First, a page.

Headlines this month all over the financial world, were about bank blowups. First, there was Silicon Valley Bank (SVB), a bank closely associated with tech startups all around the world. Then came another regional US bank, Signature Bank. And then the news spread across the pond to Credit Suisse (CS) which was forced into a shotgun wedding with UBS.
Silicon Valley Bank’s problems seemed to stem from an asset-liability mismatch, or what is also called a duration mismatch. A very large percentage of SVB’s liabilities were deposits, which were short-term in nature in the sense that the depositors could pull them out, at short notice, while it had invested a bulk of these funds in long-term US treasuries and mortgage-backed securities (MBS). Most of these long-term investments were bought when interest rates were very low and the average yield on their MBS portfolio was 1.56%.
Once the US Fed recognized that inflation is not ‘transitory’ and began raising the Fed funds rate aggressively over the last year, it pushed up bond yields across the tenure spectrum. From the price at which SVB bought the MBS which was 1.56%, the yield on the mortgage backed securities index reached a peak of 5.12% and is currently at 4.33%. As bond yields go up, bond prices go down. As a result, SVB had mark-to-market losses on its bond portfolio which when it became apparent to the market, caused a run on the bank as all depositors, particularly those above the $250,000 insurance limit rushed to withdraw their money. Uninsured deposits constituted 88% of SVB’s total deposits.
SVB’s problems seemed to spill over to Credit Suisse, the second largest bank in Switzerland with $575 bn in total assets. SVB by comparison had $212 bn in assets as of Dec-22. Credit Suisse has a long history of problems and has been fined by regulators on a regular basis over the last many years. Clients began to withdraw their money from CS at a rapid pace and on 19th Mar 2023, the Swiss authorities announced a merger of CS with its larger rival UBS. To ensure that this gets done before markets open on Monday, the Swiss authorities in an unusual move, said that this would not require approval from shareholders of the two banks.
The genesis of these events is the extremely loose monetary and fiscal policies during the covid pandemic. Interest rates were brought to zero and along with that, the US Fed did significant Quantitative Easing (QE). QE refers to the Fed buying US government securities and mortgage-backed securities from the market and the Fed balance sheet eventually reached $8.9 trillion at its peak. Trillions of dollars were also spent by the US government as a fiscal stimulus to help the millions cope with the pandemic. The net result was that all these measures stoked inflation when demand returned to normal after the pandemic. This is true not only of the US but also of Europe where inflation readings have been very high over the last 22 months. The playbook was the same here too with a huge amount of monetary and fiscal stimulus during covid.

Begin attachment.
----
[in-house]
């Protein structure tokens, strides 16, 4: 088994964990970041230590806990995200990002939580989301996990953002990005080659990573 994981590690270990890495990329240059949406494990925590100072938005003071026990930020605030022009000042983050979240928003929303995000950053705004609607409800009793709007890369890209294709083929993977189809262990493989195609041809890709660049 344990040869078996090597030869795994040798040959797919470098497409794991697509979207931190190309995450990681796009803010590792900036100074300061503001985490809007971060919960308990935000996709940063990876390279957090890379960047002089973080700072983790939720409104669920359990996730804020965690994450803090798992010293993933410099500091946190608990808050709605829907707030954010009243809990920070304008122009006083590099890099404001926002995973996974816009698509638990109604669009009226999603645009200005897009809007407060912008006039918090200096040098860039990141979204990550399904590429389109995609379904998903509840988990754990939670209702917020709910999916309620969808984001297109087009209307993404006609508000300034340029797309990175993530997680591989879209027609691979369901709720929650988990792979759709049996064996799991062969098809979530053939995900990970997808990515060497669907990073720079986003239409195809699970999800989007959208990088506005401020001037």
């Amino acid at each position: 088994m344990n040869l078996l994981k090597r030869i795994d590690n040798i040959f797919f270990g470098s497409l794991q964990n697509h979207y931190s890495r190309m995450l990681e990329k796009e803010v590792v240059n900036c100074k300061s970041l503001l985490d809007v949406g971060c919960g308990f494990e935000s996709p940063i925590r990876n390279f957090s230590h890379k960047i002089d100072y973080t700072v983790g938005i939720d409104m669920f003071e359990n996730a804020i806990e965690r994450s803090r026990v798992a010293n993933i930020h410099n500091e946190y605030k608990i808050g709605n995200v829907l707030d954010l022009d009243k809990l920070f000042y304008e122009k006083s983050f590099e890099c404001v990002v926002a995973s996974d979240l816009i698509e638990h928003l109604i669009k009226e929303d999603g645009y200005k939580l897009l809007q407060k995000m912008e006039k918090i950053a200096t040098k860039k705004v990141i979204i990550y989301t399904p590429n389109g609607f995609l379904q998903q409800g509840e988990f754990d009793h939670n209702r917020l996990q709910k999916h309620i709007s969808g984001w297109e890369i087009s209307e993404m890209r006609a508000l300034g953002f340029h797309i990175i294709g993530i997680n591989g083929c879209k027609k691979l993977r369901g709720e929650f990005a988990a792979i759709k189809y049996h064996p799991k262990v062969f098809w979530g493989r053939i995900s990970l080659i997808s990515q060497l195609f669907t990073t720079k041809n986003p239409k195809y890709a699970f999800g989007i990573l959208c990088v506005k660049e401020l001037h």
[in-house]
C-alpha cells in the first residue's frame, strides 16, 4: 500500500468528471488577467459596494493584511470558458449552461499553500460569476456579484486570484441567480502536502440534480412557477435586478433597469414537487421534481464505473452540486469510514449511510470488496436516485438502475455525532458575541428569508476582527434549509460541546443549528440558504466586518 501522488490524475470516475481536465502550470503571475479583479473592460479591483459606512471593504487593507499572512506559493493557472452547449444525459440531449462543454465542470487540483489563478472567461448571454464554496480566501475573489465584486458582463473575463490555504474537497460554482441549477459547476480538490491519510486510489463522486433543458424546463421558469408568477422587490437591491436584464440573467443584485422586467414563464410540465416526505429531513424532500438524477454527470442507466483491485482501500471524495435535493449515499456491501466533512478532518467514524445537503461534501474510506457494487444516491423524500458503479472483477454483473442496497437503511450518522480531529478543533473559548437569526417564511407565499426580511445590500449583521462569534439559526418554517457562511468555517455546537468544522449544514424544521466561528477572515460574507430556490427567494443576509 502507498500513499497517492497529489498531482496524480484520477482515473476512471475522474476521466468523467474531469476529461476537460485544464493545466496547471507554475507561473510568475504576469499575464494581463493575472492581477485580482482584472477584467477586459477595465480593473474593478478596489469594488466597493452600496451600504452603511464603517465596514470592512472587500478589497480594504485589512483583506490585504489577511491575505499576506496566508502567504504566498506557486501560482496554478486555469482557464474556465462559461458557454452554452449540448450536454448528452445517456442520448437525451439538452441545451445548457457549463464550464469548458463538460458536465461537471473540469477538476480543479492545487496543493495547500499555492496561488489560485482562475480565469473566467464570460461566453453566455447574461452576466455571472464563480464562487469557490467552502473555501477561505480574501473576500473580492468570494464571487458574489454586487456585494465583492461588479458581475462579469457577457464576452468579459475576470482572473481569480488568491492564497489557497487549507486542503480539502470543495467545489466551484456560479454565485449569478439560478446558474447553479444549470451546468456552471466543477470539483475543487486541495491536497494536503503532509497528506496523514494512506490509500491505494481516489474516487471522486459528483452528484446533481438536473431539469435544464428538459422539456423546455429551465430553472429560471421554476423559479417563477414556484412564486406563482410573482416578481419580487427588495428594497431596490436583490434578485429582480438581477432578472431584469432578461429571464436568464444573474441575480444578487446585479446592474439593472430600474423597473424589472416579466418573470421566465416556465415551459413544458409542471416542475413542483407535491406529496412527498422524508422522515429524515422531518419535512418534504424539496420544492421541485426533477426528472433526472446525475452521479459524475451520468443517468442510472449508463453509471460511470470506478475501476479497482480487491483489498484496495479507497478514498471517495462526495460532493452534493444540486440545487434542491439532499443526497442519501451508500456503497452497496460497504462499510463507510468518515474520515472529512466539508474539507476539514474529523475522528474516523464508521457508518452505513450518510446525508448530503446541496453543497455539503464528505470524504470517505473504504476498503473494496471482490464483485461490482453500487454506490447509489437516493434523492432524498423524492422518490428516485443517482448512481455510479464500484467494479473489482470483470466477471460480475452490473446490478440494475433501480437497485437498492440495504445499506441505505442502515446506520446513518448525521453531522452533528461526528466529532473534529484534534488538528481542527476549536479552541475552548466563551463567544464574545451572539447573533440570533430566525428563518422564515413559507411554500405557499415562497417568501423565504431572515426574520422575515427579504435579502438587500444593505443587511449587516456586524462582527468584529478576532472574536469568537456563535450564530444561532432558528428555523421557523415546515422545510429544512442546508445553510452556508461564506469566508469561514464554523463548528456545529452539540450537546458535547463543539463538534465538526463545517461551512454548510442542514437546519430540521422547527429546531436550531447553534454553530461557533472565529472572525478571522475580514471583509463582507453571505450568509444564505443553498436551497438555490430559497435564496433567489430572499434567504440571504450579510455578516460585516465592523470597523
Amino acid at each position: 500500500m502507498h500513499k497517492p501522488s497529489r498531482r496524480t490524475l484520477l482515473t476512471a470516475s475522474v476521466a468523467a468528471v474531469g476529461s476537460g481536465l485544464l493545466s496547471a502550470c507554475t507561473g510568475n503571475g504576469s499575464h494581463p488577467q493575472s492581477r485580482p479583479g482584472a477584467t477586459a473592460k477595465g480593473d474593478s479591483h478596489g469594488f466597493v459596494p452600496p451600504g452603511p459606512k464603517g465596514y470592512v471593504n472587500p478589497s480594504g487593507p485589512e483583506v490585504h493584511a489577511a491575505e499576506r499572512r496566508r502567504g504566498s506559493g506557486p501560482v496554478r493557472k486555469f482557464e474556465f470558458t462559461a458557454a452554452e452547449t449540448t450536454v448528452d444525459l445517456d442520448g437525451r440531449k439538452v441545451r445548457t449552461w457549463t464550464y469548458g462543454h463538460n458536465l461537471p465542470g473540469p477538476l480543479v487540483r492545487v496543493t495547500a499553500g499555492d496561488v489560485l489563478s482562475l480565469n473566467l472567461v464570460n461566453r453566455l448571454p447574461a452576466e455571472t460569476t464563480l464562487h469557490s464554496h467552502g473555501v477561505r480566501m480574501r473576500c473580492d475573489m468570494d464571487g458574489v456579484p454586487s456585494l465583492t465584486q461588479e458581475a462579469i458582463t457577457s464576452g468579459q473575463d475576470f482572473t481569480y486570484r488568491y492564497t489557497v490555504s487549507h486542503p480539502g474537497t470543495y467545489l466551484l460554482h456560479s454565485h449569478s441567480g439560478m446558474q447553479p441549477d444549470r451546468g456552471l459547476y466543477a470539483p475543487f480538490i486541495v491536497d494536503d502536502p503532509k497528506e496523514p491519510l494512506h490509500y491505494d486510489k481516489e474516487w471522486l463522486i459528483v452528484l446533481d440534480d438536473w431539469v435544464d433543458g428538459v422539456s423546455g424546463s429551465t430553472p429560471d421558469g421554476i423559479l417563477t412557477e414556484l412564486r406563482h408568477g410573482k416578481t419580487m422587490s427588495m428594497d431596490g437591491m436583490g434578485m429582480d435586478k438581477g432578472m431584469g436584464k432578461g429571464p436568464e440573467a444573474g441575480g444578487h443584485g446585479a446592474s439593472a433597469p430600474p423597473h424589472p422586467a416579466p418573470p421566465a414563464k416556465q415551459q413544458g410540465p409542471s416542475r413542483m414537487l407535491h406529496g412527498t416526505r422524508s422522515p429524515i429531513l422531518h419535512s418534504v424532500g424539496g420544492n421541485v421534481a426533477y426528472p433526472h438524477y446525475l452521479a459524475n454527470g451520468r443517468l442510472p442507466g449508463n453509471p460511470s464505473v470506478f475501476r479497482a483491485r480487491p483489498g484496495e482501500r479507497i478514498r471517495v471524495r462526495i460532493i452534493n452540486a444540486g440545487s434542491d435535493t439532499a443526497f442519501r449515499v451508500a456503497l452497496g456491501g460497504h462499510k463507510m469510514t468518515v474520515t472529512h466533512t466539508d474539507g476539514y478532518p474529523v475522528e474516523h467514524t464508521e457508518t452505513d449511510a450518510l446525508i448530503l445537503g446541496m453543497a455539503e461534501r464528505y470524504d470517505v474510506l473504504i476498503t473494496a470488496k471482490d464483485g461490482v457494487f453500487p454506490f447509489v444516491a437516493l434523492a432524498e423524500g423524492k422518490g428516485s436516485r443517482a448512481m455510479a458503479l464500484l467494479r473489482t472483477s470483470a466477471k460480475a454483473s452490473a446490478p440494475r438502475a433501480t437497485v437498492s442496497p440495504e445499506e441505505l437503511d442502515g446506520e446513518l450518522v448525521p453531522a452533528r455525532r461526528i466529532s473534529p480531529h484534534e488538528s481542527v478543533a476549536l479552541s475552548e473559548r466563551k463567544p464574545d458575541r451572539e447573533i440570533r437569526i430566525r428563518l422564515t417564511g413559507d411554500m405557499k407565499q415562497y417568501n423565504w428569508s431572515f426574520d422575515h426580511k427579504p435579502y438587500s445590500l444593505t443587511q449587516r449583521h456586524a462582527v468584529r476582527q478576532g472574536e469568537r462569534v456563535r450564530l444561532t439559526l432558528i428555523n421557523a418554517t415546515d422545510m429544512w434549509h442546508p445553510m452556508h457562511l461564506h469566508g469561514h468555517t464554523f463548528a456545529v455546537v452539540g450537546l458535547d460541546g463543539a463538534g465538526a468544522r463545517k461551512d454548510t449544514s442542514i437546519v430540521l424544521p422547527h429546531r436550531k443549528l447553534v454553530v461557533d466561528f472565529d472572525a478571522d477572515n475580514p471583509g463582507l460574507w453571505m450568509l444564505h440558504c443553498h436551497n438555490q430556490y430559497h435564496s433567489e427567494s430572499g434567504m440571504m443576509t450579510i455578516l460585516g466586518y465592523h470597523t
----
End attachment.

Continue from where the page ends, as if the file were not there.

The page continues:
In India too, inflation has been on the higher side over the last 14 months. In India, the RBI has the mandate to keep inflation within a corridor of 2% to 6%. India’s latest inflation print was 6.4% in Feb 2023. On the other hand, the US Fed is on record saying that they want to keep inflation near the 2% mark and the latest inflation print in the US came in at 6.0%. As we can see, while in India too, we are suffering from high inflation, it is not nearly as acute as it is in the US in the context of their respective histories of inflation. As a result, while interest rates in India have increased since the covid lows, they are lower than levels in 2018. In September 2018, the India 10-year government bond yield was at 8.2%, while currently it is 7.3%. As a result, losses on bond holdings are less of a concern in India as compared to how it has been for US and Europe, where inflation is way above historical norms. As such we do not foresee an interest rate risk led issue for banks in India.
We have been saying for a while that opportunities are hard to find. However, over the last few months the market has corrected a little and that has widened the opportunity set for us as investors. We are reminded of the words of Benjamin Graham that we must use the manic-depressive nature of Mr. Market to our advantage by being greedy when others are fearful and vice versa. Many investors treat volatility as something to be worried about. However, if you understand well the value of what you own, volatility can be a friend for the intelligent investor.